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Very trick velocity vs. time graph

  1. Mar 17, 2009 #1
    Very tricky velocity vs. time graph

    1. The problem statement, all variables and given/known data
    Doing a very basic lab on force and motion and ran into a snag with a graph. It's a very wildly changing acceleration graph, and I'm unsure how to proceed with the matching velocity graph. I know that a curved acceleration graph would indicate an even more steeply curved velocity graph, but I'm mentally visualizing too many positive and negative accelerations to get my head around this. Please help.

    2. Relevant equations


    3. The attempt at a solution

    Last edited: Mar 17, 2009
  2. jcsd
  3. Mar 17, 2009 #2
    Have you taken a calculus class yet? If you have not those sharp points in your velocity graph (i.e. at t = 1) do not have continuous derivatives, so that cannot be the answer because, well, you have the acceleration graph which is continuous.

    Remember that a = dv/dt so it's the change in the velocity. So where ever the acceleration is positive the velocity will be increasing, does this help at all?
  4. Mar 17, 2009 #3
    No calculus yet unfortunately. Those sharp points are supposed to be sharply rounded curves, but I don't think that makes much sense either. I'm aware of what acceleration is, but when acceleration is changing at a non-constant rate (curved acceleration graph), then that means that velocity is increasingly increasingly increasing (or increasingly increasingly decreasing). Not an easy thing to visualize. Add positive and negative acceleration and positive and negative velocity into the mix and it gets really confusing.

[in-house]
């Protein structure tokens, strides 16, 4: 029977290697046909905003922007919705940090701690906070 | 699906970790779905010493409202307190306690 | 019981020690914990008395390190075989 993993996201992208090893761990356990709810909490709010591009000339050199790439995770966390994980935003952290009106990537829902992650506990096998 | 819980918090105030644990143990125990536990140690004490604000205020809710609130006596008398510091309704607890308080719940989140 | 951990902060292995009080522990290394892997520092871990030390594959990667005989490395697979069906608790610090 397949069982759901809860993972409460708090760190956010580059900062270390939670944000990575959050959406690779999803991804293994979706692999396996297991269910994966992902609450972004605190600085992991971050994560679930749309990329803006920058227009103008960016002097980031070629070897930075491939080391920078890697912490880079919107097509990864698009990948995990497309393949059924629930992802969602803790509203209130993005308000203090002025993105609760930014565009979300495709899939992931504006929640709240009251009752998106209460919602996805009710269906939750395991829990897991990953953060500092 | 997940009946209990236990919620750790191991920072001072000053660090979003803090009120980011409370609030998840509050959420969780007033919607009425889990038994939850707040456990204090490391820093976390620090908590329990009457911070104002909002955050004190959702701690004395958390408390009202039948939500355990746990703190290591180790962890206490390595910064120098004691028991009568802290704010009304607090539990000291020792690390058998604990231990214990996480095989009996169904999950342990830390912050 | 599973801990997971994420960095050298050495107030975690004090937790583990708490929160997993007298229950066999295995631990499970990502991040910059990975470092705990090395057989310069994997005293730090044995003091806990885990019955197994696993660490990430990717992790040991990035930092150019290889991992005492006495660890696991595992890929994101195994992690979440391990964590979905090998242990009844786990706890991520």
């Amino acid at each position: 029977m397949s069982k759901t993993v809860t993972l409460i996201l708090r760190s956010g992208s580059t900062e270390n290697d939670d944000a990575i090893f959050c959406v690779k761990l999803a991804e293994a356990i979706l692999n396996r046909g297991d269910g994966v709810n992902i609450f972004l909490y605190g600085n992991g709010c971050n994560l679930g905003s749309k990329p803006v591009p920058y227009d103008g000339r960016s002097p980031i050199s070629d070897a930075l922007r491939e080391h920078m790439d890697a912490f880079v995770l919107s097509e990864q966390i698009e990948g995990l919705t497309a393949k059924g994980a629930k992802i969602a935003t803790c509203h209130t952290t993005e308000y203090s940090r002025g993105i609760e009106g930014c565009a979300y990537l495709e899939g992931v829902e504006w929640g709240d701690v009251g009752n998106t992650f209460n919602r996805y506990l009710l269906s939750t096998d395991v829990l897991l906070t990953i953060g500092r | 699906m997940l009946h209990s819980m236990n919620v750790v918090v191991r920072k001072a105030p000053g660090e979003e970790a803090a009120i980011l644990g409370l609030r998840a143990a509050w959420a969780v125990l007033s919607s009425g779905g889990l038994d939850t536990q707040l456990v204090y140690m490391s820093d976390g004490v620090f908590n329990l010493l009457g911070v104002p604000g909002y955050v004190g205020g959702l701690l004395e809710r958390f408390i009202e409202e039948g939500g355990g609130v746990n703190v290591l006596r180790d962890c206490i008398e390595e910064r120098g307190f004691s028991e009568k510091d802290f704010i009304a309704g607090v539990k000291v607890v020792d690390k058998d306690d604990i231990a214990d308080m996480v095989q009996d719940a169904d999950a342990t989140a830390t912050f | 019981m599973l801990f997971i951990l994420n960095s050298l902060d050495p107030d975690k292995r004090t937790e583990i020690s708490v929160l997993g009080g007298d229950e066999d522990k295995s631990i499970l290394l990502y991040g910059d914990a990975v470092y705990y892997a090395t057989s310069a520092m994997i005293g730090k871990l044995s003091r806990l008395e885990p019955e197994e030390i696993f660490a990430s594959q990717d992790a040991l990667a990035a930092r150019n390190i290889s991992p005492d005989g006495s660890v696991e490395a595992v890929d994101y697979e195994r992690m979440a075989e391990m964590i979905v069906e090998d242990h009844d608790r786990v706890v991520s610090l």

Last edited: Mar 17, 2009
  5. Mar 17, 2009 #4
    Maybe this will help: http://filer.case.edu/pal25/pic.jpg [Broken]

    You're right it is hard to visualize the first time you see it, but it gets easier the more you analyze these graphs.
    Last edited by a moderator: May 4, 2017
  6. Mar 17, 2009 #5
    Re: Very tricky velocity vs. time graph

    If my newest attempt is correct then yes, your image helped very much. Otherwise, I'm still lost.

    Last edited by a moderator: May 4, 2017
  7. Mar 17, 2009 #6
    Yes, that looks right.
  8. Mar 17, 2009 #7
    Looks good....the only thing is that the final velocity might not be that high.

    As Feldoh said, it's hard to visualize, but the more experience you get, the easier it gets.
  9. Mar 17, 2009 #8
    Thanks so much. It was very difficult until Feldoh pointed out the fact that while the acceleration graph was sloping downward it was still a positive value, meaning that velocity was still increasing, just not as largely incremental. Then it was easy to extrapolate that the negative acceleration merely negated the initial positive acceleration and brought the velocity back to the original value.

    I love physics, but sometimes I feel it's going to be the death of me (and this is only 100 level!)
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